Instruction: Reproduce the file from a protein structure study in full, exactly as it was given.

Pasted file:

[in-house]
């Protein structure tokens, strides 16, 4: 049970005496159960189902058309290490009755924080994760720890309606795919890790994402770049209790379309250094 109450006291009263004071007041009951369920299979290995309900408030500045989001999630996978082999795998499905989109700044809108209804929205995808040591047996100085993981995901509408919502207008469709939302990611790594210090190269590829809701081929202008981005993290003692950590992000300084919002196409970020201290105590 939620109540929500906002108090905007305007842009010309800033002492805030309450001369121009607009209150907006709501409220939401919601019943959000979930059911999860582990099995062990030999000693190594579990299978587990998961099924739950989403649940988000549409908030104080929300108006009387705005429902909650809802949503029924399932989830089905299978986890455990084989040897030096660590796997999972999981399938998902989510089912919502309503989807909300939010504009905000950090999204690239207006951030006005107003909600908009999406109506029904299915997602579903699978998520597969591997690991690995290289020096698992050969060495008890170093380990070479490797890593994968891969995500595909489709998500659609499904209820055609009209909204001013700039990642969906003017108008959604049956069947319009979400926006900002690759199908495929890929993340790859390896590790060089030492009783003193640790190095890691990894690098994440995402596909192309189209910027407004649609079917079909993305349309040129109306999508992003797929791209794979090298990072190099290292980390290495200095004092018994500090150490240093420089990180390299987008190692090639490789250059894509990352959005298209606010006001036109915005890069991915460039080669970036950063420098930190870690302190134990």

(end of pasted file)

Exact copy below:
[in-house]
């Protein structure tokens, strides 16, 4: 049970005496159960189902058309290490009755924080994760720890309606795919890790994402770049209790379309250094 109450006291009263004071007041009951369920299979290995309900408030500045989001999630996978082999795998499905989109700044809108209804929205995808040591047996100085993981995901509408919502207008469709939302990611790594210090190269590829809701081929202008981005993290003692950590992000300084919002196409970020201290105590 939620109540929500906002108090905007305007842009010309800033002492805030309450001369121009607009209150907006709501409220939401919601019943959000979930059911999860582990099995062990030999000693190594579990299978587990998961099924739950989403649940988000549409908030104080929300108006009387705005429902909650809802949503029924399932989830089905299978986890455990084989040897030096660590796997999972999981399938998902989510089912919502309503989807909300939010504009905000950090999204690239207006951030006005107003909600908009999406109506029904299915997602579903699978998520597969591997690991690995290289020096698992050969060495008890170093380990070479490797890593994968891969995500595909489709998500659609499904209820055609009209909204001013700039990642969906003017108008959604049956069947319009979400926006900002690759199908495929890929993340790859390896590790060089030492009783003193640790190095890691990894690098994440995402596909192309189209910027407004649609079917079909993305349309040129109306999508992003797929791209794979090298990072190099290292980390290495200095004092018994500090150490240093420089990180390299987008190692090639490789250059894509990352959005298209606010006001036109915005890069991915460039080669970036950063420098930190870690302190134990």